Being a Landlord
Leaseholders who want to sublet must always check the lease to see what subletting covenants it contains. Whilst most leases will allow it they usually require permission to do so being granted by the freeholder.
Landlords have three options as to how their rental properties are managed:
1: Lettings Only/Landlord Management
In this option the letting agent will carry out the following:
- The marketing of the property;
- Providing advice about what rent the landlord should ask for;
- The finding of a tenant and subsequent reference checks if required;
- Providing the tenancy agreement.
With regard to point 4, the tenancy agreement is likely to be an Assured Shorthold Tenancy as it is the most common form of tenancy agreement in the UK. Initially the tenancy could only be implemented with a minimum term of six months and if not renewed it became a periodic tenancy. The duration would depend on whether the rent was paid monthly or weekly. However, tenancies entered into on (or after) 27th February 1997 do not need landlords to give tenants an initial fixed term tenancy but allows them to grant a periodic tenancy from the outset.
Landlords must however be aware they cannot gain possession of a tenancy before 6 months (even if the tenancy was only originally agreed for less than that).
AST’s are used in the following circumstances:
- The tenant is an individual;
- The dwelling is let as a separate accommodation;
- The dwelling is the tenant’s main or principal home;
- The Landlord does not live on the premises.
They are not used in the following circumstances as they are what are commonly known as ‘common law’ tenancies and will be outside the Housing Act:
- The tenancy began before 15th January 1989;
- The tenancy was previously a protected tenancy;
- Rent comes to more than £100,000 per annum;
- Rent is less than £250 a year – this becomes £1,000 in London;
- Business tenancies;
- Tenancies of licensed premises;
- Holiday let;
- The landlord is a local council;
- The landlord lives on the premises.
- Tenancies of property let with more than two acres of agricultural land, or an agricultural
If there is no tenancy then, if the tenant requests it, information in the form of a statement of terms must be provided by the landlord containing the following;
- The date on which the tenancy began;
- The rent payable under the tenancy and when the rent is payable;
- Any rent review term applicable to the tenancy; and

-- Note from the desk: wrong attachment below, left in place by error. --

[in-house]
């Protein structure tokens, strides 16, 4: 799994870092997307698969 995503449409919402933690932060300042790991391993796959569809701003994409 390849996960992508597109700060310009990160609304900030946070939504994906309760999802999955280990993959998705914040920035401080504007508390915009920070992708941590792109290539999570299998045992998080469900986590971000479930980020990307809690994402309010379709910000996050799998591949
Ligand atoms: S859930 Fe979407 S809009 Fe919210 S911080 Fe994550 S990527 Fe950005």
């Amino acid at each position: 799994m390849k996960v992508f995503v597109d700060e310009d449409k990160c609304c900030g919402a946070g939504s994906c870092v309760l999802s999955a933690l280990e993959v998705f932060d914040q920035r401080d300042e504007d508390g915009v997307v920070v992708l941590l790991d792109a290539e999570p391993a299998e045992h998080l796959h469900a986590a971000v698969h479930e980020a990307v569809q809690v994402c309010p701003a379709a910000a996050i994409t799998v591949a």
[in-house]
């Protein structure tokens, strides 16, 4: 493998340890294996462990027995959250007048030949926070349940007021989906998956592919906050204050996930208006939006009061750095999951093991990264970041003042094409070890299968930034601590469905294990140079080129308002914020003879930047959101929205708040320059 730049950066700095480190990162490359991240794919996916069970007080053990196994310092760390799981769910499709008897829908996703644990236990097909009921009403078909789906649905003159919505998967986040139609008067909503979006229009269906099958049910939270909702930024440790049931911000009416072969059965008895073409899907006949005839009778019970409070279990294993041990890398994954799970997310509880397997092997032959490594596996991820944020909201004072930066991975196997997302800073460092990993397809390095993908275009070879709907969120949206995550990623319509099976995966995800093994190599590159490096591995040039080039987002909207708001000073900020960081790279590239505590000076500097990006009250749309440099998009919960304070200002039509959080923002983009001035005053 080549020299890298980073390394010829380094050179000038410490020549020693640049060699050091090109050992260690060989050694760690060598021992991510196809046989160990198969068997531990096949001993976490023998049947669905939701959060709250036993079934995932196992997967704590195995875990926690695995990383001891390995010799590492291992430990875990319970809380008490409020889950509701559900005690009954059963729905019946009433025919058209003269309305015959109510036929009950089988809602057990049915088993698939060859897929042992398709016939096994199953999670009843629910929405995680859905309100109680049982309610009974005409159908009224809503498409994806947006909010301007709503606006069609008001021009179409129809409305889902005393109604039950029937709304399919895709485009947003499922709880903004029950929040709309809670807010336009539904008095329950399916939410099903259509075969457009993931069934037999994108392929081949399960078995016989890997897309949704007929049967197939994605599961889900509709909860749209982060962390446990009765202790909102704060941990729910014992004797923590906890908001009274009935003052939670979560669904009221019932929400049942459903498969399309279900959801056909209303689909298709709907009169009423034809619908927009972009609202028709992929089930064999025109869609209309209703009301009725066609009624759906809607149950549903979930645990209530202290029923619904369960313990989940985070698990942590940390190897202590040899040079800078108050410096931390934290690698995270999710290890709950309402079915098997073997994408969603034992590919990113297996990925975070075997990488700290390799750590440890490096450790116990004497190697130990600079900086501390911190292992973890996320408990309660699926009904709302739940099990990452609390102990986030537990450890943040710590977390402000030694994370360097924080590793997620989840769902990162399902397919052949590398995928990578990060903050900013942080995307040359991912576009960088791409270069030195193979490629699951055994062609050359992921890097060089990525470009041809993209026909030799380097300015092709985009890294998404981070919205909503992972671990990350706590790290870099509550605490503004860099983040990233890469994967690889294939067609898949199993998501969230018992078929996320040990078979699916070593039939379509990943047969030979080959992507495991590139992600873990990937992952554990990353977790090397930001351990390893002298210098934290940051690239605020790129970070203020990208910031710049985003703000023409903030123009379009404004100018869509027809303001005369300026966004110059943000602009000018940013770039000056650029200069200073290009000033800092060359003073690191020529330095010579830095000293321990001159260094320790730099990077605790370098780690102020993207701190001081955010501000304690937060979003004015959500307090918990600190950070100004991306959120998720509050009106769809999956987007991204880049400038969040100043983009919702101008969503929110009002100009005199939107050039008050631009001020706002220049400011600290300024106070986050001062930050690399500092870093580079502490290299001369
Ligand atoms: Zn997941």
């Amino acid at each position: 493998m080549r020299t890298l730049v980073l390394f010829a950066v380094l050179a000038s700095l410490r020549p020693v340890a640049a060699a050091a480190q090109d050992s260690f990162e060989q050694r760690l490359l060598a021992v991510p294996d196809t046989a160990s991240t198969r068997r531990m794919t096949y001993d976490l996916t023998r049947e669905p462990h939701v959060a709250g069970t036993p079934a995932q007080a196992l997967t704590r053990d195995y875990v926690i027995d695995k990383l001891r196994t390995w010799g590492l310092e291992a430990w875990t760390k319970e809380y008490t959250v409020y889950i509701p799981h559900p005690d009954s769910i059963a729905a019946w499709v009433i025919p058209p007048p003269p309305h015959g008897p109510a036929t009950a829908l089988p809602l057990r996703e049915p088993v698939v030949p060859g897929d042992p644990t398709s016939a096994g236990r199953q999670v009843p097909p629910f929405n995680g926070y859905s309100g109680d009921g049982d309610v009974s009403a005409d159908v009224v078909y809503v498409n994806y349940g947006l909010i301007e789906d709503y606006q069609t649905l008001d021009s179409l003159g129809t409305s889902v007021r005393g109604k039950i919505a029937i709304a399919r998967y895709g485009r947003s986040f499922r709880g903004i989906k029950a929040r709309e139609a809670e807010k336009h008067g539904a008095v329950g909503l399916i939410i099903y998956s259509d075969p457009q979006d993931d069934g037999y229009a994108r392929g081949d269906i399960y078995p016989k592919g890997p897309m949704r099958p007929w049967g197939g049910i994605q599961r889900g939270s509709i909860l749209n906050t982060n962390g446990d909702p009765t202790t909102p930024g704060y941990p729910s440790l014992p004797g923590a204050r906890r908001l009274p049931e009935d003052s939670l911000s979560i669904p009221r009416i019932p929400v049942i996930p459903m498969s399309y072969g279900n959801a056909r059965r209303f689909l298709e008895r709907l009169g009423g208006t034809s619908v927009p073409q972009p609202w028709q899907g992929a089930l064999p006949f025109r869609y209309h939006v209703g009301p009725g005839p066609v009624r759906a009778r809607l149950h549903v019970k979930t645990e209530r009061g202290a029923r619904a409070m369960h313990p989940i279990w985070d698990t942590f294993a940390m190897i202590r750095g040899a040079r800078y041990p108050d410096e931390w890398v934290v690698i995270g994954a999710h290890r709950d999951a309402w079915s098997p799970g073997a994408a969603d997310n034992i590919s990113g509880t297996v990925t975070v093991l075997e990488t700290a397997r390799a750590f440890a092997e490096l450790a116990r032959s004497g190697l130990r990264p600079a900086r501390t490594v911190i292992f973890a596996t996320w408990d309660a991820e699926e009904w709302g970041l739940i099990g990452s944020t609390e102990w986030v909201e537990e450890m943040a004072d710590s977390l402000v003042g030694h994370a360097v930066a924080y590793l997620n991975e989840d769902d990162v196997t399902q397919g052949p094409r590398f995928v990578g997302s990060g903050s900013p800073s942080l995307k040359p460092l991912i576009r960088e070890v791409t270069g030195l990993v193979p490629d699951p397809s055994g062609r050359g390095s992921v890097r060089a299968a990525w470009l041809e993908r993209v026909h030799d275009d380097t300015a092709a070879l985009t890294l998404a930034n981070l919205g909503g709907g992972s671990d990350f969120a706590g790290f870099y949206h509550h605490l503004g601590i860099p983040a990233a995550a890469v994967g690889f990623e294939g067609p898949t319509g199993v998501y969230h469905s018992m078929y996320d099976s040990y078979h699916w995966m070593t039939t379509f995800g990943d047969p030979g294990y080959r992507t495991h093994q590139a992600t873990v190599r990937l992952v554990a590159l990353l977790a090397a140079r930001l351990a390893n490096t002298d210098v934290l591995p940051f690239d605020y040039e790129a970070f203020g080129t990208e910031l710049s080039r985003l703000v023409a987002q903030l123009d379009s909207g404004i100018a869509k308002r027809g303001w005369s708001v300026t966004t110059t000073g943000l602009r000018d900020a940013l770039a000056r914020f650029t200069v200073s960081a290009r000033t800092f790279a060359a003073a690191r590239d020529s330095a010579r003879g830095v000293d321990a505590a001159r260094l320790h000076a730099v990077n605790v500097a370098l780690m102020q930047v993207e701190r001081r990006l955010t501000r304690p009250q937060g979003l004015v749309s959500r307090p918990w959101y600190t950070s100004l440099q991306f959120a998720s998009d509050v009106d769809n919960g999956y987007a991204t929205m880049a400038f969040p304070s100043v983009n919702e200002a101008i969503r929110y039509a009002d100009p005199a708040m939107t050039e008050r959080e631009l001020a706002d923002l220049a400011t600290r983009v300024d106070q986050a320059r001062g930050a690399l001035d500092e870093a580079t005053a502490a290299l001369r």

- In the case of a fixed term tenancy, the length of the fixed term.
Once the tenancy agreement has been provided the landlord then takes on all the management of the property when the tenancy starts. The agent will usually charge a one-off fee for their work in getting to this point and payment will normally be based on the rent (usually one month). The agent is also likely to charge the tenant an administration fee (for the same reason). Both the landlord and agent must be in agreement about what the amount of the tenancy deposit should be and make sure that tenants receive protection for those deposits .The landlord will then have to give proof to the tenant that the money is in one of the three government-approved deposit protection schemes (2 insurance-based and 1 custodial-based).
Landlords will need to ensure that the properties are fit to rent before and during a tenancy by making them electrically safe, gas safe, and smoke and carbon monoxide safe. If they should want to evict their tenant, whether it is a case of wanting their properties back (with no breach of the tenancy having been commited by the tenant) or by the tenant having committed one or more tenancy breaches, they must be aware of how to do it correctly.
They will also need to aware of their repair obligations.
2: Tenant Finder/Rent Collection
Self explanatory and again whilst the agent will usually charge a one-off fee they may also add a small monthly percentage for rent collection. The landlord will deal with repairs, and regaining possession at the end of the tenancy if the tenancy is not renewed.
3: Full Agent Management
This covers all aspects of management including repairs that can either be carried out without requiring the permission of the landlord or those which the landlord prefers to deal with. Rent collection, commencement of the tenancy and the first steps of bringing a tenancy to an end such as serving notice (but not proceeding to court action) are also provided.
This level of service will naturally be the more expensive option.
The PRS has taken over from councils and housing associations as the biggest provider of rented homes in this country. Being a landlord is not easy and they have seen the introduction of the stamp duty surcharge of 3% and the scrapping of the 10% tax relief for wear and tear to the property. Mortgage tax relief has also been phased out.
Many landlords also see their regulatory burden to be downright wrong in some areas. For example they are now required to check the immigration status of their tenants and landlord licencing has really taken a hold across many London Boroughs (started by the London Borough of Newham) as well as other parts of the country.
Even their power to evict when there is no fault on the part of the tenant has made tougher since the introduction of the Deregulation Act 2015 which now provides 2 different notice regimes along with steps brought in to curtail evictions under what has become commonly known as those of ‘retaliatory eviction’.
There is no doubt that for many people, renting is a preferred choice of tenure and it works really well for both parties but for far too many, they are forced to rent because they cannot afford the deposits needed in order to purchase their own homes. There is also the issues facing leasehold tenure which seems to be turning the market on its head, with the Leasehold Knowledge Partnership being at the forefront of (ongoing) leasehold reform.
Interesting times for both sectors!